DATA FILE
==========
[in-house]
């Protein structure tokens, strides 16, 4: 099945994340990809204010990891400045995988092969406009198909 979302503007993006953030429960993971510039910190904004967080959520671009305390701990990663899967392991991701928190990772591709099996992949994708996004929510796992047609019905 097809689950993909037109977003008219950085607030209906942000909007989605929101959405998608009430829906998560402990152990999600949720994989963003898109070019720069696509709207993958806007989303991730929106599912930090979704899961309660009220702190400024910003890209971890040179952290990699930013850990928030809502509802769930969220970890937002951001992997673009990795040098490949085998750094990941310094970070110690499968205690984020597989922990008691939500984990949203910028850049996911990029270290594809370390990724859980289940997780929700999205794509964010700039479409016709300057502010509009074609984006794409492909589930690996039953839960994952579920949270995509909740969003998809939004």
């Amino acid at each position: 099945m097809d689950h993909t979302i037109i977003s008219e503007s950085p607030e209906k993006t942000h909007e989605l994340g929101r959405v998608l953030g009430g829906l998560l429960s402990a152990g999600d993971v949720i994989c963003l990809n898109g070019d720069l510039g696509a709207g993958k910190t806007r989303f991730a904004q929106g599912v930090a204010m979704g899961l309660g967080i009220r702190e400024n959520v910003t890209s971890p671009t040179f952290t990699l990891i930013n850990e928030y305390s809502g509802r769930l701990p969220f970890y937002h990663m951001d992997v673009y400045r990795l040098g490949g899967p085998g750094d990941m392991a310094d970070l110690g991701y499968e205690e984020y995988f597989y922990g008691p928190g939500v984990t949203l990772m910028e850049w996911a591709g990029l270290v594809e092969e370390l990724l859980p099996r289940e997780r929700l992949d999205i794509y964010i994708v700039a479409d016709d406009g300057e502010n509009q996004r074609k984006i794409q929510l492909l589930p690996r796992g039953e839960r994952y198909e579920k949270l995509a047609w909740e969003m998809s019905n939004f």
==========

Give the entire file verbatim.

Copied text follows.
[in-house]
């Protein structure tokens, strides 16, 4: 099945994340990809204010990891400045995988092969406009198909 979302503007993006953030429960993971510039910190904004967080959520671009305390701990990663899967392991991701928190990772591709099996992949994708996004929510796992047609019905 097809689950993909037109977003008219950085607030209906942000909007989605929101959405998608009430829906998560402990152990999600949720994989963003898109070019720069696509709207993958806007989303991730929106599912930090979704899961309660009220702190400024910003890209971890040179952290990699930013850990928030809502509802769930969220970890937002951001992997673009990795040098490949085998750094990941310094970070110690499968205690984020597989922990008691939500984990949203910028850049996911990029270290594809370390990724859980289940997780929700999205794509964010700039479409016709300057502010509009074609984006794409492909589930690996039953839960994952579920949270995509909740969003998809939004």
């Amino acid at each position: 099945m097809d689950h993909t979302i037109i977003s008219e503007s950085p607030e209906k993006t942000h909007e989605l994340g929101r959405v998608l953030g009430g829906l998560l429960s402990a152990g999600d993971v949720i994989c963003l990809n898109g070019d720069l510039g696509a709207g993958k910190t806007r989303f991730a904004q929106g599912v930090a204010m979704g899961l309660g967080i009220r702190e400024n959520v910003t890209s971890p671009t040179f952290t990699l990891i930013n850990e928030y305390s809502g509802r769930l701990p969220f970890y937002h990663m951001d992997v673009y400045r990795l040098g490949g899967p085998g750094d990941m392991a310094d970070l110690g991701y499968e205690e984020y995988f597989y922990g008691p928190g939500v984990t949203l990772m910028e850049w996911a591709g990029l270290v594809e092969e370390l990724l859980p099996r289940e997780r929700l992949d999205i794509y964010i994708v700039a479409d016709d406009g300057e502010n509009q996004r074609k984006i794409q929510l492909l589930p690996r796992g039953e839960r994952y198909e579920k949270l995509a047609w909740e969003m998809s019905n939004f």